Coalition to crack down on identity theft

Coalition to crack down on identity theft

A group comprising leading IT vendors, e-commerce companies and financial services organisations are to work together to combat the increasing menace of online identity theft.

Speaking at the ICT (Information and Communications Technology) Outlook Forum, in Sydney, Howard A. Schmidt, vice president and chief information security officer of online auctioneer – and alliance member – eBay, said the emerging Coalition on Identity Theft will look to expand public education campaigns against online identity theft to protect consumers and give them confidence in Internet commerce; help promote technology and self-help approaches for preventing and dealing with online identity theft, and document and share non-personal information about emerging online fraudulent activity in order to try to stay ahead of the fraudsters.

Additionally, the Coalition - whose founding members include Amazon, Microsoft, Network Associates and Visa, among others – will work with governments to "cultivate an environment that protects consumers and businesses, and ensures effective enforcement of criminal penalties against cyber thieves."

The Coalition is reaching out to other companies and organisations, internationally who are interested in seeking educational, legal and technical solutions to protect consumers and companies from online fraud and safeguard the future of e-business.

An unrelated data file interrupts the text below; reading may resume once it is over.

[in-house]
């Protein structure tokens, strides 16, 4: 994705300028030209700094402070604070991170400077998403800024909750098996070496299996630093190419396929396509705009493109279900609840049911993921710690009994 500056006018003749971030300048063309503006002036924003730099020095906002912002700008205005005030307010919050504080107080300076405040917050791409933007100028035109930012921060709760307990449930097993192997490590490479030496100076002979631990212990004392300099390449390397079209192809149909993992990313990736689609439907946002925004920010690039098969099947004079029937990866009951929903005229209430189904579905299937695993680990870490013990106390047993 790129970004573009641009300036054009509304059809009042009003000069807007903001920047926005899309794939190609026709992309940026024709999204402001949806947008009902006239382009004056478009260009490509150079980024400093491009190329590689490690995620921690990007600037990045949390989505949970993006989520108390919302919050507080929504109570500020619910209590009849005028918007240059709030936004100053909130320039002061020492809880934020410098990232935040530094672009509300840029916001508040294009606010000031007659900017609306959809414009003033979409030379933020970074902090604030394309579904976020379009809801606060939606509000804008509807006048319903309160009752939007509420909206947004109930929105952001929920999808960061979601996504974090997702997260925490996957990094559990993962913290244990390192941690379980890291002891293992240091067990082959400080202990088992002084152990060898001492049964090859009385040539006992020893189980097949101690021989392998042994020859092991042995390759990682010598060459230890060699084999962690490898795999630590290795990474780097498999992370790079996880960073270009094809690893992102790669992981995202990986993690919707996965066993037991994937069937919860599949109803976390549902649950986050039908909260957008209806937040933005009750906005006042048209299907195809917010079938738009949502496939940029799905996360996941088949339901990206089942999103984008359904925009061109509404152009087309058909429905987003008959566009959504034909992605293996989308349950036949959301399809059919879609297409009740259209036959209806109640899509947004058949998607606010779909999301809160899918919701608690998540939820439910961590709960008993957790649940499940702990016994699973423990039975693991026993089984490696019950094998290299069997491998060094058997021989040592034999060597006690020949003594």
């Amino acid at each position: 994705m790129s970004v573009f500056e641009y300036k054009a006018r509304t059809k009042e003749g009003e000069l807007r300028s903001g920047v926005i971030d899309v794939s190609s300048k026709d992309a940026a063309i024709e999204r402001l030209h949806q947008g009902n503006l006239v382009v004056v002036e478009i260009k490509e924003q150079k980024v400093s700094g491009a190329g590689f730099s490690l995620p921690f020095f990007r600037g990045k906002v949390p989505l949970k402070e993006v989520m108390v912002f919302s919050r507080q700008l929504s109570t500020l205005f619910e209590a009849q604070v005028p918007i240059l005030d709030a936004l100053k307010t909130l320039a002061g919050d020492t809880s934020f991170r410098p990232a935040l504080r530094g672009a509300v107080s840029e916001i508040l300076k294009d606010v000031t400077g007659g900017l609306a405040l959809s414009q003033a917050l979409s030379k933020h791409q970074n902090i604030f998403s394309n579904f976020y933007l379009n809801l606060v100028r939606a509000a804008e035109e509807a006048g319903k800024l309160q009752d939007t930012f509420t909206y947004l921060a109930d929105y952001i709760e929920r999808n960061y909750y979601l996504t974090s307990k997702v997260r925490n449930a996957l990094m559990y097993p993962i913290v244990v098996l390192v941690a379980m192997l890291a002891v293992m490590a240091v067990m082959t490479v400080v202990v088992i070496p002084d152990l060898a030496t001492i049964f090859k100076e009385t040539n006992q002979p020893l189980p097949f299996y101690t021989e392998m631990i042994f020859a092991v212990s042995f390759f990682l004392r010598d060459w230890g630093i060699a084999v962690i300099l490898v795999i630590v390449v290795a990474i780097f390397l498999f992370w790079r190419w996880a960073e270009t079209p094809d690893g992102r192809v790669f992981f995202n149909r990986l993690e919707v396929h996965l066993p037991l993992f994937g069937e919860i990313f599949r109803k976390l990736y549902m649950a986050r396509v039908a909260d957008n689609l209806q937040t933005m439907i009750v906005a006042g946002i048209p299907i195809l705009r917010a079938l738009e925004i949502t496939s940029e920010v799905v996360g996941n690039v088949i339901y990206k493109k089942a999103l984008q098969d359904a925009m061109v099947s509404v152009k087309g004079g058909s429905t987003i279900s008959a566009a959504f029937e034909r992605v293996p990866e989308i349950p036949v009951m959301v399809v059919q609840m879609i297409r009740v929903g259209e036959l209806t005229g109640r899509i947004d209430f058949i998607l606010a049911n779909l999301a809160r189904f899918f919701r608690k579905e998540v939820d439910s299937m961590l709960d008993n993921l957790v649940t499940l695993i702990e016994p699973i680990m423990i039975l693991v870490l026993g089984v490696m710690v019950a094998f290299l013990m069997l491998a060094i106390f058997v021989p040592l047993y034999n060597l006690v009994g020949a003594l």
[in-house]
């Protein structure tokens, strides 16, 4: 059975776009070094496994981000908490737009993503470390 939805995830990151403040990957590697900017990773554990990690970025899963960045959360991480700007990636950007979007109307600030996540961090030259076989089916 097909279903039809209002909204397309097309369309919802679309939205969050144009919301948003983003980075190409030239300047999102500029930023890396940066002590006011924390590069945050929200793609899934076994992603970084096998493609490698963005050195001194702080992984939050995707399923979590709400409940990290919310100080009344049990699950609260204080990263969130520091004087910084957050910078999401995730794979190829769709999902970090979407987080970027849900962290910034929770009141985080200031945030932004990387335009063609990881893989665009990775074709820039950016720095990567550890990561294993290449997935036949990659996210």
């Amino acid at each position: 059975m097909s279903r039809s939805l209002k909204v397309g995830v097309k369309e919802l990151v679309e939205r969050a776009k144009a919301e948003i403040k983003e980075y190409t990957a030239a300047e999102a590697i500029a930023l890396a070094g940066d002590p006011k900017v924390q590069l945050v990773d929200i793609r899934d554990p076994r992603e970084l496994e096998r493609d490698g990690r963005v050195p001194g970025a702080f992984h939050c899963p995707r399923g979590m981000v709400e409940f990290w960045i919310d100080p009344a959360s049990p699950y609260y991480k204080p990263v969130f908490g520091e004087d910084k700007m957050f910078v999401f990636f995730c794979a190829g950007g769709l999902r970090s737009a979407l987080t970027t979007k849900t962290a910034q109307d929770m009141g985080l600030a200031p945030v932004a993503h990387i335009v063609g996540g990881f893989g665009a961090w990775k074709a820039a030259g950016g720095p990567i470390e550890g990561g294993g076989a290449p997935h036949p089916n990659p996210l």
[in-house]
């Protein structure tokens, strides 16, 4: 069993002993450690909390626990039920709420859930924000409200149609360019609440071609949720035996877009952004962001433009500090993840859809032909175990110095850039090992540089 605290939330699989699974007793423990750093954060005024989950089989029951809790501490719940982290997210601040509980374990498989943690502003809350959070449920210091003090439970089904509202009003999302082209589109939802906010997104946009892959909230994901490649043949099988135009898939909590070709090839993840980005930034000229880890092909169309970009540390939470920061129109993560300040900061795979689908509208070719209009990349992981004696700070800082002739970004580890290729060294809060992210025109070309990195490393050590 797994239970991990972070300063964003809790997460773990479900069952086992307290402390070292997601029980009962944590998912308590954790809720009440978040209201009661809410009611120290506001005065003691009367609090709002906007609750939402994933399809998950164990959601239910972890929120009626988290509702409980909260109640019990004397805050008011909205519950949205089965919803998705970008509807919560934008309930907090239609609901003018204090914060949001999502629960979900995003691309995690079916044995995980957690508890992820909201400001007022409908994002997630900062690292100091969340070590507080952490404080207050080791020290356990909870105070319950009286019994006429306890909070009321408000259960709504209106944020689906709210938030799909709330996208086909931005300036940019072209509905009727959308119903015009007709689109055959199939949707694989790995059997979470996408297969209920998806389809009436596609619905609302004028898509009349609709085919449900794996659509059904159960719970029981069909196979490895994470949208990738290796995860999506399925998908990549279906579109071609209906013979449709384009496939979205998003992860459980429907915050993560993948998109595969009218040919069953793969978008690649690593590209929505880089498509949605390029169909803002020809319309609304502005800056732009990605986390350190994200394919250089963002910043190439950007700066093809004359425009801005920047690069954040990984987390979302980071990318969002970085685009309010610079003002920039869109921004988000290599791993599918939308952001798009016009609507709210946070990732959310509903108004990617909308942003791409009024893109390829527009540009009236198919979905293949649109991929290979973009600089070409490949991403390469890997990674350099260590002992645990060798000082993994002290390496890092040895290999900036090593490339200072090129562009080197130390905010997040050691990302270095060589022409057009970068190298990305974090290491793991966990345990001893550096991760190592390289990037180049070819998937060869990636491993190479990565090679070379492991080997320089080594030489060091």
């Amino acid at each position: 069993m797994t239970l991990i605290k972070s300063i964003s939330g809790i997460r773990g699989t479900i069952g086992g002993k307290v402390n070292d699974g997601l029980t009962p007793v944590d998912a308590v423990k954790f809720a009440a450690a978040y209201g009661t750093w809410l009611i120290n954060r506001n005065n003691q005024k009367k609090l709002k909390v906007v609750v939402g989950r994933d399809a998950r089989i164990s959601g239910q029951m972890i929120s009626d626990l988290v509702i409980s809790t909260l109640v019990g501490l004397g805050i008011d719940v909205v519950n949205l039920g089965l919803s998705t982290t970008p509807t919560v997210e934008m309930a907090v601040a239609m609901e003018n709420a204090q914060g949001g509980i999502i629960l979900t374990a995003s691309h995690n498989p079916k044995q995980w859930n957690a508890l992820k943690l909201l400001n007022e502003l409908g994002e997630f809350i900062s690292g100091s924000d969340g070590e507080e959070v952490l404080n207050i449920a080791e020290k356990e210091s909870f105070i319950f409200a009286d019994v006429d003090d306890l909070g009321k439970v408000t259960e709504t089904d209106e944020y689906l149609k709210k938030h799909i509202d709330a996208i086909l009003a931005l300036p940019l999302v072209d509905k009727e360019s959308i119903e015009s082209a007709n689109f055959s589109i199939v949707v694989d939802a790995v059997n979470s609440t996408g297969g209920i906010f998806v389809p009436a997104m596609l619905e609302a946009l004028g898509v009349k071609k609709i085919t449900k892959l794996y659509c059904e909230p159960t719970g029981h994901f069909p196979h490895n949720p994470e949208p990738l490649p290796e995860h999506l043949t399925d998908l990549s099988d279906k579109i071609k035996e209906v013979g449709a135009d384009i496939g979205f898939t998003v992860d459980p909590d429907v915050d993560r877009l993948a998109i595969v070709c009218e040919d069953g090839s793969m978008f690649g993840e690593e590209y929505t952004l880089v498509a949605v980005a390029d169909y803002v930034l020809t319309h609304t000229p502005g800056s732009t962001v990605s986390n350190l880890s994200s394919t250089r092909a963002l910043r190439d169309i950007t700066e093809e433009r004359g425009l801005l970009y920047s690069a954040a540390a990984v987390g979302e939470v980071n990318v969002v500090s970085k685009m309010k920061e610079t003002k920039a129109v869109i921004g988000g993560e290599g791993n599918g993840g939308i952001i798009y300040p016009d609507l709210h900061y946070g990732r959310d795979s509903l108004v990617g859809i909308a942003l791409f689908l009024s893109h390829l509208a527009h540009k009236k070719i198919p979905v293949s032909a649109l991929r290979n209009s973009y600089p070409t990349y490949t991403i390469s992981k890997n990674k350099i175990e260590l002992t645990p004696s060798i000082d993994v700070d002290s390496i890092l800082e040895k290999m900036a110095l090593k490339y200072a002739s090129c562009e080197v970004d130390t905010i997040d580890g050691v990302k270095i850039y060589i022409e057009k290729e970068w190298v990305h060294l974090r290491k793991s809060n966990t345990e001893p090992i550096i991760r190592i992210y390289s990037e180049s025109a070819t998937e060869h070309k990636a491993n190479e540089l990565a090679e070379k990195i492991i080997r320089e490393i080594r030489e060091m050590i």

Harris Miller, President of ITAA (Information Technology Association of America) and executive secretary of the coalition, said: "Most identity theft comes from offline sources, such as personal information and documents thrown away by the trusting consumer in their usual trash disposal. While a small percentage of the problems come from online sources, recent email frauds have involved notifying a consumer about a fictitious account problem and asking the individual to supply a user-ID and password, social security number, credit card information or other sensitive data. Scam artists then use the information to operate phony auctions, purchase merchandise under an assumed name, apply for loans, or conduct other illegal activity. Ultimately, the solution is a shared responsibility among industry, government and consumers to advance education and awareness, stronger penalties, cooperation within industry and law enforcement, and work together to prevent the spread of this problem into e-commerce."

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